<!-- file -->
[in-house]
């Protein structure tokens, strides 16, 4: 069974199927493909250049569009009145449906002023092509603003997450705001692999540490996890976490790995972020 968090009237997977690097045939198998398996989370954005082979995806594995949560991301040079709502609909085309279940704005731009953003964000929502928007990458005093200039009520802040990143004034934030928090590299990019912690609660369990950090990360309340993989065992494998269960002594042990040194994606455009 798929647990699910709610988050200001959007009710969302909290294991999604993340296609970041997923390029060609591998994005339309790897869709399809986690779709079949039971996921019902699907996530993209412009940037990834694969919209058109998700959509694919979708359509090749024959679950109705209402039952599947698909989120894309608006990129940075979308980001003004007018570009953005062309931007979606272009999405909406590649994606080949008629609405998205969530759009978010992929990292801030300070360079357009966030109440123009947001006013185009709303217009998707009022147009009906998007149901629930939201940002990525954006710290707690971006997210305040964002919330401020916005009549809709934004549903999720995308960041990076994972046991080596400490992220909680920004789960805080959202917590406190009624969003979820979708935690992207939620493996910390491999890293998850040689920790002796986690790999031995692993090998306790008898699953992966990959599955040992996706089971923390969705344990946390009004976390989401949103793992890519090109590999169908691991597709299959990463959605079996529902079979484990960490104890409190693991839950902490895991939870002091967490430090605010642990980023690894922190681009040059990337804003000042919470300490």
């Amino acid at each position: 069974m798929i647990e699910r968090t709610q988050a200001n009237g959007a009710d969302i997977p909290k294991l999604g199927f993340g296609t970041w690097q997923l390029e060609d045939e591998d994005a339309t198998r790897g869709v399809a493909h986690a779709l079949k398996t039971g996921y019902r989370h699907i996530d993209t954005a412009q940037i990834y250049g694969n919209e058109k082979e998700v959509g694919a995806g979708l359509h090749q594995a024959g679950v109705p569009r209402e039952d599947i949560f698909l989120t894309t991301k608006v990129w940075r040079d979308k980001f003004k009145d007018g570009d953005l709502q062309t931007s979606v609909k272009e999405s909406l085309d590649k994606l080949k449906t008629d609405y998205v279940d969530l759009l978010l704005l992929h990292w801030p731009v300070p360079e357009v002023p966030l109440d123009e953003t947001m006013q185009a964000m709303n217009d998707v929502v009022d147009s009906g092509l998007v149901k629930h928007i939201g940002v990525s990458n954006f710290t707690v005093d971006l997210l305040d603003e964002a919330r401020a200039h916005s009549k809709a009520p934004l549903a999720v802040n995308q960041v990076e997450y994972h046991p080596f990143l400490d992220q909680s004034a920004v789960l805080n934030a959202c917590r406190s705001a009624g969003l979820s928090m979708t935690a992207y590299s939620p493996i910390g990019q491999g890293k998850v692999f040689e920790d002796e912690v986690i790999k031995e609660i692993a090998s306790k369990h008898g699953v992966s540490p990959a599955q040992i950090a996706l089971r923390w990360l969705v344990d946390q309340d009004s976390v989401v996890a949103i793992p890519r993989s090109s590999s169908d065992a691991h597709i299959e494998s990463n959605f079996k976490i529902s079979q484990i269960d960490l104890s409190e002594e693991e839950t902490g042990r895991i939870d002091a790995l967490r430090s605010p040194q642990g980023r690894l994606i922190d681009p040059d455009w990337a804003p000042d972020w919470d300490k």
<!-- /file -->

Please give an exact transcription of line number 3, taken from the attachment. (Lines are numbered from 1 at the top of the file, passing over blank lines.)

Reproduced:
């Amino acid at each position: 069974m798929i647990e699910r968090t709610q988050a200001n009237g959007a009710d969302i997977p909290k294991l999604g199927f993340g296609t970041w690097q997923l390029e060609d045939e591998d994005a339309t198998r790897g869709v399809a493909h986690a779709l079949k398996t039971g996921y019902r989370h699907i996530d993209t954005a412009q940037i990834y250049g694969n919209e058109k082979e998700v959509g694919a995806g979708l359509h090749q594995a024959g679950v109705p569009r209402e039952d599947i949560f698909l989120t894309t991301k608006v990129w940075r040079d979308k980001f003004k009145d007018g570009d953005l709502q062309t931007s979606v609909k272009e999405s909406l085309d590649k994606l080949k449906t008629d609405y998205v279940d969530l759009l978010l704005l992929h990292w801030p731009v300070p360079e357009v002023p966030l109440d123009e953003t947001m006013q185009a964000m709303n217009d998707v929502v009022d147009s009906g092509l998007v149901k629930h928007i939201g940002v990525s990458n954006f710290t707690v005093d971006l997210l305040d603003e964002a919330r401020a200039h916005s009549k809709a009520p934004l549903a999720v802040n995308q960041v990076e997450y994972h046991p080596f990143l400490d992220q909680s004034a920004v789960l805080n934030a959202c917590r406190s705001a009624g969003l979820s928090m979708t935690a992207y590299s939620p493996i910390g990019q491999g890293k998850v692999f040689e920790d002796e912690v986690i790999k031995e609660i692993a090998s306790k369990h008898g699953v992966s540490p990959a599955q040992i950090a996706l089971r923390w990360l969705v344990d946390q309340d009004s976390v989401v996890a949103i793992p890519r993989s090109s590999s169908d065992a691991h597709i299959e494998s990463n959605f079996k976490i529902s079979q484990i269960d960490l104890s409190e002594e693991e839950t902490g042990r895991i939870d002091a790995l967490r430090s605010p040194q642990g980023r690894l994606i922190d681009p040059d455009w990337a804003p000042d972020w919470d300490k």